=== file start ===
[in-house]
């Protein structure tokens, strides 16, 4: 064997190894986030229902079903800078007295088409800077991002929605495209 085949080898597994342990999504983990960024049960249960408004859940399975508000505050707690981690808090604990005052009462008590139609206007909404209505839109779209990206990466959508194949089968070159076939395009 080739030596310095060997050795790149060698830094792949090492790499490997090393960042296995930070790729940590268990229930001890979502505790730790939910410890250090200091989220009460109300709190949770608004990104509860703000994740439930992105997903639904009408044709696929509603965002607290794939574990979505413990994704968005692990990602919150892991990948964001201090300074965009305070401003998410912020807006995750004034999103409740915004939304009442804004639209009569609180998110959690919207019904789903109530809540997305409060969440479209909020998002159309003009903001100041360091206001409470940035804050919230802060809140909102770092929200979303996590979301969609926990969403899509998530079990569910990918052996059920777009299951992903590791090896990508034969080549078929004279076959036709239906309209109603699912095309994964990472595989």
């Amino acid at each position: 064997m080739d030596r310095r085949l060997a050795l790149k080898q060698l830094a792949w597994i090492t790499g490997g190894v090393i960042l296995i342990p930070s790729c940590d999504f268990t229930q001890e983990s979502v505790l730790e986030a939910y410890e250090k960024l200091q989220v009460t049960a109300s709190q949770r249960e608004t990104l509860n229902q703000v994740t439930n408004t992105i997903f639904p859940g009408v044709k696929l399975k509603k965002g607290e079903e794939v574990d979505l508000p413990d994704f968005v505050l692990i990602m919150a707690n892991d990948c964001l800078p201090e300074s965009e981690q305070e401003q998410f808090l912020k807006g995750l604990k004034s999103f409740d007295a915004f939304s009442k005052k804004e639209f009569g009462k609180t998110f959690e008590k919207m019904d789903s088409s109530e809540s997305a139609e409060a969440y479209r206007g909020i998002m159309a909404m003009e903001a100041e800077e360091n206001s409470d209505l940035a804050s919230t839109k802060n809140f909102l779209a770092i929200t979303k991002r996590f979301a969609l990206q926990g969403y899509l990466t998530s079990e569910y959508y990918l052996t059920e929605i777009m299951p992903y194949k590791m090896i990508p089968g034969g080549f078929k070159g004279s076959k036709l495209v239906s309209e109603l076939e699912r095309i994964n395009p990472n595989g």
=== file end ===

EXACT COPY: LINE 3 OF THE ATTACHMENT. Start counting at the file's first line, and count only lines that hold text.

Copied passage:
């Amino acid at each position: 064997m080739d030596r310095r085949l060997a050795l790149k080898q060698l830094a792949w597994i090492t790499g490997g190894v090393i960042l296995i342990p930070s790729c940590d999504f268990t229930q001890e983990s979502v505790l730790e986030a939910y410890e250090k960024l200091q989220v009460t049960a109300s709190q949770r249960e608004t990104l509860n229902q703000v994740t439930n408004t992105i997903f639904p859940g009408v044709k696929l399975k509603k965002g607290e079903e794939v574990d979505l508000p413990d994704f968005v505050l692990i990602m919150a707690n892991d990948c964001l800078p201090e300074s965009e981690q305070e401003q998410f808090l912020k807006g995750l604990k004034s999103f409740d007295a915004f939304s009442k005052k804004e639209f009569g009462k609180t998110f959690e008590k919207m019904d789903s088409s109530e809540s997305a139609e409060a969440y479209r206007g909020i998002m159309a909404m003009e903001a100041e800077e360091n206001s409470d209505l940035a804050s919230t839109k802060n809140f909102l779209a770092i929200t979303k991002r996590f979301a969609l990206q926990g969403y899509l990466t998530s079990e569910y959508y990918l052996t059920e929605i777009m299951p992903y194949k590791m090896i990508p089968g034969g080549f078929k070159g004279s076959k036709l495209v239906s309209e109603l076939e699912r095309i994964n395009p990472n595989g």